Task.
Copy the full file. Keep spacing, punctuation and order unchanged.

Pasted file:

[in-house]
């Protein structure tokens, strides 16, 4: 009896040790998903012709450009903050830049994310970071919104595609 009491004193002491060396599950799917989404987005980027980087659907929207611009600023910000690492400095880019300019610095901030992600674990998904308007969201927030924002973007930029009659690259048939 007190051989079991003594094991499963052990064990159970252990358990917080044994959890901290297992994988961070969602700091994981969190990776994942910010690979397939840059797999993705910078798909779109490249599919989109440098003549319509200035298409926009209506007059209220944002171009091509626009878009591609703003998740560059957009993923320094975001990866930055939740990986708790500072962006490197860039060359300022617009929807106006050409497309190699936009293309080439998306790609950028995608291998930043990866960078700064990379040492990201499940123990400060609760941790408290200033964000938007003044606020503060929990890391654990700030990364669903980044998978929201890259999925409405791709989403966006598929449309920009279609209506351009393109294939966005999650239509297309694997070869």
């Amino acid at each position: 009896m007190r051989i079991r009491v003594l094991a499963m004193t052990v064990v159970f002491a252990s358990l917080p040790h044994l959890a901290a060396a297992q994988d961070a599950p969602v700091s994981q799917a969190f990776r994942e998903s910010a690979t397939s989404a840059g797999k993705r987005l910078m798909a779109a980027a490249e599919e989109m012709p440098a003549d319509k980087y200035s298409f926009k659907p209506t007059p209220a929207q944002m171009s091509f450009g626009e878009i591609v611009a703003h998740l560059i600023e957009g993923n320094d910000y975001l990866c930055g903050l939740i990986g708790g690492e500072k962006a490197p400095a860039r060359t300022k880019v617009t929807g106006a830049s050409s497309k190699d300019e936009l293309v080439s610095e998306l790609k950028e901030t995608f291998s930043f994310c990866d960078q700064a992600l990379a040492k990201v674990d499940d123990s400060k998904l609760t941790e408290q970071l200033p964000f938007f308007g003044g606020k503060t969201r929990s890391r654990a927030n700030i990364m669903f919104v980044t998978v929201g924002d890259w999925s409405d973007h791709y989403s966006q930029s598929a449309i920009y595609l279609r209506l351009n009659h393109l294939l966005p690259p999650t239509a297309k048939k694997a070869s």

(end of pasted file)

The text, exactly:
[in-house]
């Protein structure tokens, strides 16, 4: 009896040790998903012709450009903050830049994310970071919104595609 009491004193002491060396599950799917989404987005980027980087659907929207611009600023910000690492400095880019300019610095901030992600674990998904308007969201927030924002973007930029009659690259048939 007190051989079991003594094991499963052990064990159970252990358990917080044994959890901290297992994988961070969602700091994981969190990776994942910010690979397939840059797999993705910078798909779109490249599919989109440098003549319509200035298409926009209506007059209220944002171009091509626009878009591609703003998740560059957009993923320094975001990866930055939740990986708790500072962006490197860039060359300022617009929807106006050409497309190699936009293309080439998306790609950028995608291998930043990866960078700064990379040492990201499940123990400060609760941790408290200033964000938007003044606020503060929990890391654990700030990364669903980044998978929201890259999925409405791709989403966006598929449309920009279609209506351009393109294939966005999650239509297309694997070869």
């Amino acid at each position: 009896m007190r051989i079991r009491v003594l094991a499963m004193t052990v064990v159970f002491a252990s358990l917080p040790h044994l959890a901290a060396a297992q994988d961070a599950p969602v700091s994981q799917a969190f990776r994942e998903s910010a690979t397939s989404a840059g797999k993705r987005l910078m798909a779109a980027a490249e599919e989109m012709p440098a003549d319509k980087y200035s298409f926009k659907p209506t007059p209220a929207q944002m171009s091509f450009g626009e878009i591609v611009a703003h998740l560059i600023e957009g993923n320094d910000y975001l990866c930055g903050l939740i990986g708790g690492e500072k962006a490197p400095a860039r060359t300022k880019v617009t929807g106006a830049s050409s497309k190699d300019e936009l293309v080439s610095e998306l790609k950028e901030t995608f291998s930043f994310c990866d960078q700064a992600l990379a040492k990201v674990d499940d123990s400060k998904l609760t941790e408290q970071l200033p964000f938007f308007g003044g606020k503060t969201r929990s890391r654990a927030n700030i990364m669903f919104v980044t998978v929201g924002d890259w999925s409405d973007h791709y989403s966006q930029s598929a449309i920009y595609l279609r209506l351009n009659h393109l294939l966005p690259p999650t239509a297309k048939k694997a070869s």